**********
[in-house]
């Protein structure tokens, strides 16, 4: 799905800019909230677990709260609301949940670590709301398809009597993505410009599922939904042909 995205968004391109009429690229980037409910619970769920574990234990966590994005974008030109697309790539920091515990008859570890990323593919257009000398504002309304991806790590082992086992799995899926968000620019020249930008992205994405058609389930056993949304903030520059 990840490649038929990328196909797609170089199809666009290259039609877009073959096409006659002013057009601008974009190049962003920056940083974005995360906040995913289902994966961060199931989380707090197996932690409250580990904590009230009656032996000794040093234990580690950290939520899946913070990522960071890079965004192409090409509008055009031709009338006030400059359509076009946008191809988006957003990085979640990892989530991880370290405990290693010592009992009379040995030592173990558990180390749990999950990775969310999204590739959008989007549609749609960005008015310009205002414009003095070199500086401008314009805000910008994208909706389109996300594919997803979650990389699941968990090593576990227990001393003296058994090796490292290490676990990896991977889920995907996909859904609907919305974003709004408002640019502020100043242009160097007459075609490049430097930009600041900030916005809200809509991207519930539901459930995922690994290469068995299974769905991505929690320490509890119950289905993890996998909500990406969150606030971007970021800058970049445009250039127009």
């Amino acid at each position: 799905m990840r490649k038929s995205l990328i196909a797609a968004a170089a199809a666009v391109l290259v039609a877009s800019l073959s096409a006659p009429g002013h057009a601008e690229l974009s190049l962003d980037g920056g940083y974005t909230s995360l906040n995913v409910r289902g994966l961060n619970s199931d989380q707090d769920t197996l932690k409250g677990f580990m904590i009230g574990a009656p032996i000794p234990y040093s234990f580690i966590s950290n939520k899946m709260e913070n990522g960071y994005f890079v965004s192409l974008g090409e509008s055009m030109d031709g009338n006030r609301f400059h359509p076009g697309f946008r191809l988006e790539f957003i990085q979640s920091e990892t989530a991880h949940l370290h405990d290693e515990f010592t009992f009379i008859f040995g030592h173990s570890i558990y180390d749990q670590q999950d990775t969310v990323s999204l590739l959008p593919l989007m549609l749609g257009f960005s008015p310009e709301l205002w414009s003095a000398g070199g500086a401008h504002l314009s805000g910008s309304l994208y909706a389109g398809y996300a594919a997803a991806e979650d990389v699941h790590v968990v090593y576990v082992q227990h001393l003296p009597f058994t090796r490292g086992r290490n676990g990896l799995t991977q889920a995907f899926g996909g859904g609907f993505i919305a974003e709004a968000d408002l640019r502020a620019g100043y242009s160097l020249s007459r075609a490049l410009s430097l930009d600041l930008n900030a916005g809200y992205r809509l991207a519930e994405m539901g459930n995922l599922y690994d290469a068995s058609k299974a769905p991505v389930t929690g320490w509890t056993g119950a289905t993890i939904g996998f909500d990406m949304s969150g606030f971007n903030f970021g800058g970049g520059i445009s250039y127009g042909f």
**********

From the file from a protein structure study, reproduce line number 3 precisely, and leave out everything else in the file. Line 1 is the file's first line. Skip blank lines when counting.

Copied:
């Amino acid at each position: 799905m990840r490649k038929s995205l990328i196909a797609a968004a170089a199809a666009v391109l290259v039609a877009s800019l073959s096409a006659p009429g002013h057009a601008e690229l974009s190049l962003d980037g920056g940083y974005t909230s995360l906040n995913v409910r289902g994966l961060n619970s199931d989380q707090d769920t197996l932690k409250g677990f580990m904590i009230g574990a009656p032996i000794p234990y040093s234990f580690i966590s950290n939520k899946m709260e913070n990522g960071y994005f890079v965004s192409l974008g090409e509008s055009m030109d031709g009338n006030r609301f400059h359509p076009g697309f946008r191809l988006e790539f957003i990085q979640s920091e990892t989530a991880h949940l370290h405990d290693e515990f010592t009992f009379i008859f040995g030592h173990s570890i558990y180390d749990q670590q999950d990775t969310v990323s999204l590739l959008p593919l989007m549609l749609g257009f960005s008015p310009e709301l205002w414009s003095a000398g070199g500086a401008h504002l314009s805000g910008s309304l994208y909706a389109g398809y996300a594919a997803a991806e979650d990389v699941h790590v968990v090593y576990v082992q227990h001393l003296p009597f058994t090796r490292g086992r290490n676990g990896l799995t991977q889920a995907f899926g996909g859904g609907f993505i919305a974003e709004a968000d408002l640019r502020a620019g100043y242009s160097l020249s007459r075609a490049l410009s430097l930009d600041l930008n900030a916005g809200y992205r809509l991207a519930e994405m539901g459930n995922l599922y690994d290469a068995s058609k299974a769905p991505v389930t929690g320490w509890t056993g119950a289905t993890i939904g996998f909500d990406m949304s969150g606030f971007n903030f970021g800058g970049g520059i445009s250039y127009g042909f």